Knowing Where You’re At. Or Something Like It.

South Floridian Travis Johnson, from Perry Noble via Toby Morgan, let us know the following:

We can’t get to where we’re going until we first admit where we are.

This quotation–and the way he got to it–reminds me of something that happened to my father many years ago while trying to run our family business in West Palm Beach.  Our office and plant were about two blocks apart; he called from the office to the plant.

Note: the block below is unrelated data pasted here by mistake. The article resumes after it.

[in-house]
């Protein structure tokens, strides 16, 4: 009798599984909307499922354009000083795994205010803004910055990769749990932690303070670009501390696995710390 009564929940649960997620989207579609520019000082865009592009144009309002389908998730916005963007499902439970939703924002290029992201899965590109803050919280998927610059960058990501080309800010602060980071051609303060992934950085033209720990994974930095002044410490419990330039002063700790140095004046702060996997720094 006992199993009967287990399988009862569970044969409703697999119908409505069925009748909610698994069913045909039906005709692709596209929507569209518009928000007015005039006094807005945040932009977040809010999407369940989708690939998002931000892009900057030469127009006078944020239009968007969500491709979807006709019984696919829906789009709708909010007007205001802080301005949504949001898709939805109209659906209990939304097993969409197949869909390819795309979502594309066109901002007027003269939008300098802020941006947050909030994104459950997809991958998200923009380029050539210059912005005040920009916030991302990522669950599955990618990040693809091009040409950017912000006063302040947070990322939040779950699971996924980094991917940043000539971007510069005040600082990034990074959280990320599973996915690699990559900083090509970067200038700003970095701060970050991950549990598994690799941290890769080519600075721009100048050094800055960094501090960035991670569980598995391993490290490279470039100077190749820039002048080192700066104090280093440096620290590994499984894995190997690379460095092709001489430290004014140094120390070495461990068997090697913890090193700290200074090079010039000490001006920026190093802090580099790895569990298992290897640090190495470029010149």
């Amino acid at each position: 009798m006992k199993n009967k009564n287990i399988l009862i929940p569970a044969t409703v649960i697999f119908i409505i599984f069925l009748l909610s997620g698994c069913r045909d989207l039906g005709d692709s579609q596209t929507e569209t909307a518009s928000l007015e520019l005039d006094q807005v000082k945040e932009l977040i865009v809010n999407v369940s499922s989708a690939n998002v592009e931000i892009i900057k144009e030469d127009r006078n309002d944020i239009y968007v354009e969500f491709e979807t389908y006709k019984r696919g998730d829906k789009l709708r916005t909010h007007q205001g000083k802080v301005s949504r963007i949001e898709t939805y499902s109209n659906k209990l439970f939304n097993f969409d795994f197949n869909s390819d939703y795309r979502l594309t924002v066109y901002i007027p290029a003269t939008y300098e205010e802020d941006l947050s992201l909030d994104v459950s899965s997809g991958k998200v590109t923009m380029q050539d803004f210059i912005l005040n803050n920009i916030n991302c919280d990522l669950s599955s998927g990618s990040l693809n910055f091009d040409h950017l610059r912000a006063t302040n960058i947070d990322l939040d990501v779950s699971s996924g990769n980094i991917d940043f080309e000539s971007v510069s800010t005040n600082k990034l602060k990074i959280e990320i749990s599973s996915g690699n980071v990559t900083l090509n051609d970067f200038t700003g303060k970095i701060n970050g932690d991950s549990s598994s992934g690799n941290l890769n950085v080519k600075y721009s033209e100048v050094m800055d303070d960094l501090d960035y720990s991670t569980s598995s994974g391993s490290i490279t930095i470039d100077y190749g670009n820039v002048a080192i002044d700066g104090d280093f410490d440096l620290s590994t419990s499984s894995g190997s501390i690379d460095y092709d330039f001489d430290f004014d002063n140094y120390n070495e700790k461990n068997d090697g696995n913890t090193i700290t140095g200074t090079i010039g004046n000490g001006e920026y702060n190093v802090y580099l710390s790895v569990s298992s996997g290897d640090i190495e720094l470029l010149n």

“Who is this?”  my father asked.

“Me,” the voice replied.

“Where are you?” my father queried, looking for substantive information.

“Right here,” the voice came back.

My father hung up.  There wasn’t anything else left to say.

You may know where your’re at.  You may even know where you’re going.  But if no one else knows, it may not matter.  And it’s hard to help people when they don’t know where you’re at, let along where you’re going.

Post-modern dialogue?  Nah.  Just another day in South Florida.

Above: our West Palm Beach plant in April 1984, just before we sold the facility and ended getting answers like my father used to get.

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